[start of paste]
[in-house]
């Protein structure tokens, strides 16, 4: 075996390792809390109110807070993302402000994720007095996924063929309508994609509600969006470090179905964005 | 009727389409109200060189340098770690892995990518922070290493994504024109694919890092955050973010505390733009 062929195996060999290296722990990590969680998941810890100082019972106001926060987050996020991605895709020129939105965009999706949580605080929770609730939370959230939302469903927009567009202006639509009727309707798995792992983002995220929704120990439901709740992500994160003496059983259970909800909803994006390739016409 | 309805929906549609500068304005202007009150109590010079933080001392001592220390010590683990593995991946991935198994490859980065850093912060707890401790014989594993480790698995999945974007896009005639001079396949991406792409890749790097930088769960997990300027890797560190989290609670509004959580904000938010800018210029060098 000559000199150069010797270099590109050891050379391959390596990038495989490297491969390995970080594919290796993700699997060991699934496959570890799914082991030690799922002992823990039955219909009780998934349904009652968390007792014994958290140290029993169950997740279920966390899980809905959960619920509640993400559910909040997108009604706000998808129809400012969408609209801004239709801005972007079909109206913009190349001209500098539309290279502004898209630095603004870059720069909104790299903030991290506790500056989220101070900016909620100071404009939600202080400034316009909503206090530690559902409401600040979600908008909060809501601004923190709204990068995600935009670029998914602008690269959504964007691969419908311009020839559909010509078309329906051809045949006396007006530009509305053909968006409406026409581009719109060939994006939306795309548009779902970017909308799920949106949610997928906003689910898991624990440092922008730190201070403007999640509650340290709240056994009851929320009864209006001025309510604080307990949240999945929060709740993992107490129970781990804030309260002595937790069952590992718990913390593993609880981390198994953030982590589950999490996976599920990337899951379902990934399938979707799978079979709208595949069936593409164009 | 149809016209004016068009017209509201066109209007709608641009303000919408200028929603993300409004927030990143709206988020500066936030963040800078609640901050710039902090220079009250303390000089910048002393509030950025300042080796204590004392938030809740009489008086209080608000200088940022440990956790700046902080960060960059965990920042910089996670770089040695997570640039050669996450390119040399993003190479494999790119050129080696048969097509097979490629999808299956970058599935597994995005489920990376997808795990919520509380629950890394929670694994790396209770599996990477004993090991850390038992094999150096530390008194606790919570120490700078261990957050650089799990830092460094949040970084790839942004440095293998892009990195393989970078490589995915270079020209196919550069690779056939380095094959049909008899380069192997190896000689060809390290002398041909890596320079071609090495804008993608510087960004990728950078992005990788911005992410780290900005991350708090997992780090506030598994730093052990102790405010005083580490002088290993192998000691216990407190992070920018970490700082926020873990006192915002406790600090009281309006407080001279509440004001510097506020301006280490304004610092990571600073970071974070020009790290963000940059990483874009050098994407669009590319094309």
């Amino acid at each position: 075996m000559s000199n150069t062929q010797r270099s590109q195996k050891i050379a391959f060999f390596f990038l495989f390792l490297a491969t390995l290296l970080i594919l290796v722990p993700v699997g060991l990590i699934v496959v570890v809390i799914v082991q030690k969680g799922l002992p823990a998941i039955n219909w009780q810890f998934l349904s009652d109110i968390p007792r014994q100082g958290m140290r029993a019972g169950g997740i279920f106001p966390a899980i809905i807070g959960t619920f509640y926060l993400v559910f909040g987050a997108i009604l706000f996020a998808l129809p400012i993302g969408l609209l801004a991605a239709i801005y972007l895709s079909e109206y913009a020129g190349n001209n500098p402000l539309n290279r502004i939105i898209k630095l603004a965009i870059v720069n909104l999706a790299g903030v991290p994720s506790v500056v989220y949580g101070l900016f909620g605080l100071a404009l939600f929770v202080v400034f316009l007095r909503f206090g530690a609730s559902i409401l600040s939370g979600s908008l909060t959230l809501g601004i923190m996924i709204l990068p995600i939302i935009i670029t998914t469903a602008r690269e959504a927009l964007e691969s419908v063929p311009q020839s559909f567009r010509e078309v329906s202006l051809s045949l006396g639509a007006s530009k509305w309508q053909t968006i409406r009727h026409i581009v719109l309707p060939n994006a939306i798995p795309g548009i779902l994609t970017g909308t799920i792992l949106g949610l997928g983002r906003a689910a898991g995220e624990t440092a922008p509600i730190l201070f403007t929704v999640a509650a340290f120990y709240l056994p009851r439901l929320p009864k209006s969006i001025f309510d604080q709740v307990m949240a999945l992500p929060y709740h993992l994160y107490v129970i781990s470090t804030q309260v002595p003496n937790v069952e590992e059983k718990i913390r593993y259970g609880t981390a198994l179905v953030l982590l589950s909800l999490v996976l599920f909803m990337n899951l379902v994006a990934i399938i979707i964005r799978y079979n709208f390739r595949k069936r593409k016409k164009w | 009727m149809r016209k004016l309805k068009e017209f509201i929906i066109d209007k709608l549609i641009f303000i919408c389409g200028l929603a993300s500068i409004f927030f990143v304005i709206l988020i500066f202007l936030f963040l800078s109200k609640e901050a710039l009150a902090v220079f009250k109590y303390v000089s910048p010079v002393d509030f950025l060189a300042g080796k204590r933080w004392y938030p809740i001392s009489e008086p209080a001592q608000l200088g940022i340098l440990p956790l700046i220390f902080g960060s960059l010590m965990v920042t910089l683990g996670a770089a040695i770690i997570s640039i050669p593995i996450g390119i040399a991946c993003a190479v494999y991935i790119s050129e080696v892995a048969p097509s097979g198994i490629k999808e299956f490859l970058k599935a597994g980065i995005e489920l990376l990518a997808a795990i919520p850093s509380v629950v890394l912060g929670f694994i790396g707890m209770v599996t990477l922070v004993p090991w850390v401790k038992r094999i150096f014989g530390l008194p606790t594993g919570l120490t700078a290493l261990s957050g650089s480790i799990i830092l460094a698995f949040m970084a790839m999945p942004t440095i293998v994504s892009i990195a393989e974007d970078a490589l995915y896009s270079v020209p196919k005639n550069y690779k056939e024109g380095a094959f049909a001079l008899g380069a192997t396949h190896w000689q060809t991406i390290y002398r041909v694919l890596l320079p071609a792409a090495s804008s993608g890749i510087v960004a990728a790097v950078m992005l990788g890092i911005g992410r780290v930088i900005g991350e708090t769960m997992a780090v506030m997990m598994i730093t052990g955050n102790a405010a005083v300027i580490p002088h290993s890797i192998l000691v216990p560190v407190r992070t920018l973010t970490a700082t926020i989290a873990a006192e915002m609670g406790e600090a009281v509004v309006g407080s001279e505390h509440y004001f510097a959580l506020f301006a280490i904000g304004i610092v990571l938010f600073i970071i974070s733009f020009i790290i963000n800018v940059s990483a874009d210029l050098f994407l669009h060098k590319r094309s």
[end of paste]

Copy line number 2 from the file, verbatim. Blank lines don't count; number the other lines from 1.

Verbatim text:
């Protein structure tokens, strides 16, 4: 075996390792809390109110807070993302402000994720007095996924063929309508994609509600969006470090179905964005 | 009727389409109200060189340098770690892995990518922070290493994504024109694919890092955050973010505390733009 062929195996060999290296722990990590969680998941810890100082019972106001926060987050996020991605895709020129939105965009999706949580605080929770609730939370959230939302469903927009567009202006639509009727309707798995792992983002995220929704120990439901709740992500994160003496059983259970909800909803994006390739016409 | 309805929906549609500068304005202007009150109590010079933080001392001592220390010590683990593995991946991935198994490859980065850093912060707890401790014989594993480790698995999945974007896009005639001079396949991406792409890749790097930088769960997990300027890797560190989290609670509004959580904000938010800018210029060098 000559000199150069010797270099590109050891050379391959390596990038495989490297491969390995970080594919290796993700699997060991699934496959570890799914082991030690799922002992823990039955219909009780998934349904009652968390007792014994958290140290029993169950997740279920966390899980809905959960619920509640993400559910909040997108009604706000998808129809400012969408609209801004239709801005972007079909109206913009190349001209500098539309290279502004898209630095603004870059720069909104790299903030991290506790500056989220101070900016909620100071404009939600202080400034316009909503206090530690559902409401600040979600908008909060809501601004923190709204990068995600935009670029998914602008690269959504964007691969419908311009020839559909010509078309329906051809045949006396007006530009509305053909968006409406026409581009719109060939994006939306795309548009779902970017909308799920949106949610997928906003689910898991624990440092922008730190201070403007999640509650340290709240056994009851929320009864209006001025309510604080307990949240999945929060709740993992107490129970781990804030309260002595937790069952590992718990913390593993609880981390198994953030982590589950999490996976599920990337899951379902990934399938979707799978079979709208595949069936593409164009 | 149809016209004016068009017209509201066109209007709608641009303000919408200028929603993300409004927030990143709206988020500066936030963040800078609640901050710039902090220079009250303390000089910048002393509030950025300042080796204590004392938030809740009489008086209080608000200088940022440990956790700046902080960060960059965990920042910089996670770089040695997570640039050669996450390119040399993003190479494999790119050129080696048969097509097979490629999808299956970058599935597994995005489920990376997808795990919520509380629950890394929670694994790396209770599996990477004993090991850390038992094999150096530390008194606790919570120490700078261990957050650089799990830092460094949040970084790839942004440095293998892009990195393989970078490589995915270079020209196919550069690779056939380095094959049909008899380069192997190896000689060809390290002398041909890596320079071609090495804008993608510087960004990728950078992005990788911005992410780290900005991350708090997992780090506030598994730093052990102790405010005083580490002088290993192998000691216990407190992070920018970490700082926020873990006192915002406790600090009281309006407080001279509440004001510097506020301006280490304004610092990571600073970071974070020009790290963000940059990483874009050098994407669009590319094309």